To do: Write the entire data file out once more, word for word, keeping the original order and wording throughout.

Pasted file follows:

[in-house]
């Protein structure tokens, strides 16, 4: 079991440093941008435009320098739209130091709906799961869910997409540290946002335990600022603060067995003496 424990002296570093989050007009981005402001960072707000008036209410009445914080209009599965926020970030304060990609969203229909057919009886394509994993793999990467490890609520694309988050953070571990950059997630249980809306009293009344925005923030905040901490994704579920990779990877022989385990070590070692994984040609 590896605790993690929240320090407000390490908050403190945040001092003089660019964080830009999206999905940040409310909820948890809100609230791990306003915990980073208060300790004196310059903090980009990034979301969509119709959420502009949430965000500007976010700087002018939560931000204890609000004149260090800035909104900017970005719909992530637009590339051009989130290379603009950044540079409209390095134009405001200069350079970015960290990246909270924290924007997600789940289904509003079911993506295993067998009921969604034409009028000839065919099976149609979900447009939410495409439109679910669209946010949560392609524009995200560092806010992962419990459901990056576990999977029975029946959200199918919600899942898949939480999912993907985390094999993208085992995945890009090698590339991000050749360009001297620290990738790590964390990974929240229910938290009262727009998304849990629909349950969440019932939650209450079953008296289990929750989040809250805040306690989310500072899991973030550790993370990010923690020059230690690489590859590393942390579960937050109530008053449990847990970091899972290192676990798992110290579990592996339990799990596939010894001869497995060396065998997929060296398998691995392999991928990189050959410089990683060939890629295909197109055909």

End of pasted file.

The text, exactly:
[in-house]
């Protein structure tokens, strides 16, 4: 079991440093941008435009320098739209130091709906799961869910997409540290946002335990600022603060067995003496 424990002296570093989050007009981005402001960072707000008036209410009445914080209009599965926020970030304060990609969203229909057919009886394509994993793999990467490890609520694309988050953070571990950059997630249980809306009293009344925005923030905040901490994704579920990779990877022989385990070590070692994984040609 590896605790993690929240320090407000390490908050403190945040001092003089660019964080830009999206999905940040409310909820948890809100609230791990306003915990980073208060300790004196310059903090980009990034979301969509119709959420502009949430965000500007976010700087002018939560931000204890609000004149260090800035909104900017970005719909992530637009590339051009989130290379603009950044540079409209390095134009405001200069350079970015960290990246909270924290924007997600789940289904509003079911993506295993067998009921969604034409009028000839065919099976149609979900447009939410495409439109679910669209946010949560392609524009995200560092806010992962419990459901990056576990999977029975029946959200199918919600899942898949939480999912993907985390094999993208085992995945890009090698590339991000050749360009001297620290990738790590964390990974929240229910938290009262727009998304849990629909349950969440019932939650209450079953008296289990929750989040809250805040306690989310500072899991973030550790993370990010923690020059230690690489590859590393942390579960937050109530008053449990847990970091899972290192676990798992110290579990592996339990799990596939010894001869497995060396065998997929060296398998691995392999991928990189050959410089990683060939890629295909197109055909």